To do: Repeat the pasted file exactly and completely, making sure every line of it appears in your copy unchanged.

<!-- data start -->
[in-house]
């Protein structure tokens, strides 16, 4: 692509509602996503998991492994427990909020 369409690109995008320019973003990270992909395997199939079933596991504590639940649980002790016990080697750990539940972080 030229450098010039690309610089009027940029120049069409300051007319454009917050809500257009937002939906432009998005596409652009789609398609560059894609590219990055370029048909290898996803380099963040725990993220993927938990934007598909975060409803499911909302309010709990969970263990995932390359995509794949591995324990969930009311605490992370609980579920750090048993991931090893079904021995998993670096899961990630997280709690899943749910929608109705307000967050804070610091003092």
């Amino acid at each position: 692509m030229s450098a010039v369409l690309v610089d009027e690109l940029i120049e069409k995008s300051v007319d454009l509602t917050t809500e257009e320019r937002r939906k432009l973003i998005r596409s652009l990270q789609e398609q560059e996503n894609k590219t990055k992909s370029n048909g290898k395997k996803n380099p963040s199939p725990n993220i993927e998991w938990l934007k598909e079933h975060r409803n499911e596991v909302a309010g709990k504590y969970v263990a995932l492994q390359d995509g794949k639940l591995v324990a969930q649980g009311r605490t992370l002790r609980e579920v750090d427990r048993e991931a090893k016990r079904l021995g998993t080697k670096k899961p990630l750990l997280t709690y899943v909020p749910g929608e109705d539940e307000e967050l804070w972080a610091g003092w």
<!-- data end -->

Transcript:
[in-house]
């Protein structure tokens, strides 16, 4: 692509509602996503998991492994427990909020 369409690109995008320019973003990270992909395997199939079933596991504590639940649980002790016990080697750990539940972080 030229450098010039690309610089009027940029120049069409300051007319454009917050809500257009937002939906432009998005596409652009789609398609560059894609590219990055370029048909290898996803380099963040725990993220993927938990934007598909975060409803499911909302309010709990969970263990995932390359995509794949591995324990969930009311605490992370609980579920750090048993991931090893079904021995998993670096899961990630997280709690899943749910929608109705307000967050804070610091003092």
């Amino acid at each position: 692509m030229s450098a010039v369409l690309v610089d009027e690109l940029i120049e069409k995008s300051v007319d454009l509602t917050t809500e257009e320019r937002r939906k432009l973003i998005r596409s652009l990270q789609e398609q560059e996503n894609k590219t990055k992909s370029n048909g290898k395997k996803n380099p963040s199939p725990n993220i993927e998991w938990l934007k598909e079933h975060r409803n499911e596991v909302a309010g709990k504590y969970v263990a995932l492994q390359d995509g794949k639940l591995v324990a969930q649980g009311r605490t992370l002790r609980e579920v750090d427990r048993e991931a090893k016990r079904l021995g998993t080697k670096k899961p990630l750990l997280t709690y899943v909020p749910g929608e109705d539940e307000e967050l804070w972080a610091g003092w």